1. Pet travel insurance vs. pet health insurance

First things first, is pet travel insurance different from pet health insurance? In short, yes. Pet health insurance covers your furry companion’s healthcare needs, whereas pet travel insurance is offered by businesses hired to relocate your pet and only applies to what happens between the beginning and end of a trip.

Pet health insurance covers needs like vet visits, surgery, injuries and dental work. Like your own health insurance, you will pay a monthly or annual premium and can expect deductibles of varying amounts depending on your level of coverage.

Pet travel insurance, on the other hand, only covers your pet during a set period of time. This is usually from point to point and when your pet is traveling unaccompanied, like when you are hiring a service to relocate your pet. The most important distinction is only businesses can buy pet travel insurance, not the pet owner.

🤓Nerdy Tip

“Pet flight insurance” doesn’t exist.

Fortunately, many pet health insurance policies may cover some travel cancellation and health care costs for your pet if your trip gets interrupted because your pet gets sick or injured. To find out if that’s the case, be sure to read your individual policy for details.

2. Pets aren’t covered under most normal travel insurance and trip cancellation policies

Travel insurance and trip cancellation insurance is a handy thing to have when the unexpected happens, as it can help reimburse travel costs if you have to cancel a trip or call it short due to an emergency. Unfortunately, travel insurance and trip cancellation coverage don’t typically cover pets, only human travelers.

In fact, trip cancellation insurance rarely considers pet emergencies, deaths or overbooked pet reservations on an airline as valid reasons for cancellation — though there may be exceptions made in the case of registered service animals.

That said, if you still want the option to cancel travel plans and get reimbursed for your investment in the case of a pet emergency, there may be a way: You can select a travel insurance policy with “Cancel For Any Reason” coverage, which would include pet emergencies.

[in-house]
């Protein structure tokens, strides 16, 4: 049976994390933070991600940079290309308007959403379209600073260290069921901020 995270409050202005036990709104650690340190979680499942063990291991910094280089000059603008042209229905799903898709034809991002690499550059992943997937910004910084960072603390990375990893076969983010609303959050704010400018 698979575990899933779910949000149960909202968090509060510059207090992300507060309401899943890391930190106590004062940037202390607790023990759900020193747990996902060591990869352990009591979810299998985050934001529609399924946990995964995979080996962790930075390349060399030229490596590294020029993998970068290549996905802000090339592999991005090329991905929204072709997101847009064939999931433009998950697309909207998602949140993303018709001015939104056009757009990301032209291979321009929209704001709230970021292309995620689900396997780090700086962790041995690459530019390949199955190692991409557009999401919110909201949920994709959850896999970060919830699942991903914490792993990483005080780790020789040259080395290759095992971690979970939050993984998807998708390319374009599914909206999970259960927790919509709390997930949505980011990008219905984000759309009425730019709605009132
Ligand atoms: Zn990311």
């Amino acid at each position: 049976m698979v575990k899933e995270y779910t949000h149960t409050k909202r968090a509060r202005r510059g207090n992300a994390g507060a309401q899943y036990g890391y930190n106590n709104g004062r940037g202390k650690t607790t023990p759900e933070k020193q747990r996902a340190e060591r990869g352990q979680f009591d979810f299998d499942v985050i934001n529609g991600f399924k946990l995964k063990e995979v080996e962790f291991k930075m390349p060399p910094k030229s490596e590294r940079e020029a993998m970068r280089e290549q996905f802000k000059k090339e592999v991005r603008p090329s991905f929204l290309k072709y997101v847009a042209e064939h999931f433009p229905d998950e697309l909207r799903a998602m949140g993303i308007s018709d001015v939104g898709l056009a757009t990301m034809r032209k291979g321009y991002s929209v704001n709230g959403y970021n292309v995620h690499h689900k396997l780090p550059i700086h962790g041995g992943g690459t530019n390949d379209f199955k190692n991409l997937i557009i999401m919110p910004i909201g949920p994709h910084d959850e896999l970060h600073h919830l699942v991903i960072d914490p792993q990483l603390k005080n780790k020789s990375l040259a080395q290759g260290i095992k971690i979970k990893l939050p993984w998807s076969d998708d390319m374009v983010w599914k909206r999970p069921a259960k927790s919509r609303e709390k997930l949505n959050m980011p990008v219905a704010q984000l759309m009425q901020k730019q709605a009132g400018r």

3. Some pet insurance only covers your pet in the U.S.

While there are some pet health insurance companies that offer cat and dog travel insurance coverage in the form of health care treatment when you’re away from home, not all provide coverage in all places. Some may only cover health issues and care within the U.S. and Canada, while others may reimburse you for services abroad, too (though they may be limited to certain countries).

So before you pick a plan, make sure to read the fine print to know if your pet is covered wherever you plan on traveling together, especially if you’re headed overseas.

» Learn more: How to fly with a dog

4. Pets may require additional info to fly

Do pets need insurance to fly? Generally no, though depending on the airline, you may be required to bring other information and documentation with you when you travel with an animal. Check with your specific airline before booking to ensure you’re following protocol and you don’t miss your flight for lack of appropriate paperwork.

If you’re traveling internationally with your pet and your destination country allows four-legged visitors (not all do), you’ll need an international health certificate and will be required to adhere to any specific requirements set forth by that country.

You can check the Animal and Plant Health Inspection Service site from the U.S. Department of Agriculture for regulations by country.

Pet travel insurance considerations, recapped

Traveling with a pet can be complicated and costly, but pet insurance can bring peace of mind whether you’re road tripping across the country or flying around the world.

Just make sure before you head off on your adventure to check and make sure that your pet’s health insurance policy covers veterinary treatment where you’re headed, find out whether your travel insurance offers coverage for trip cancellation or interruptions insurance because of sick pets, and consider getting a “Cancel For Any Reason” policy so you can change your plans for any and all pet-related reasons.

How to maximize your rewards

You want a travel credit card that prioritizes what’s important to you. Here are our picks for the best travel credit cards of 2023, including those best for: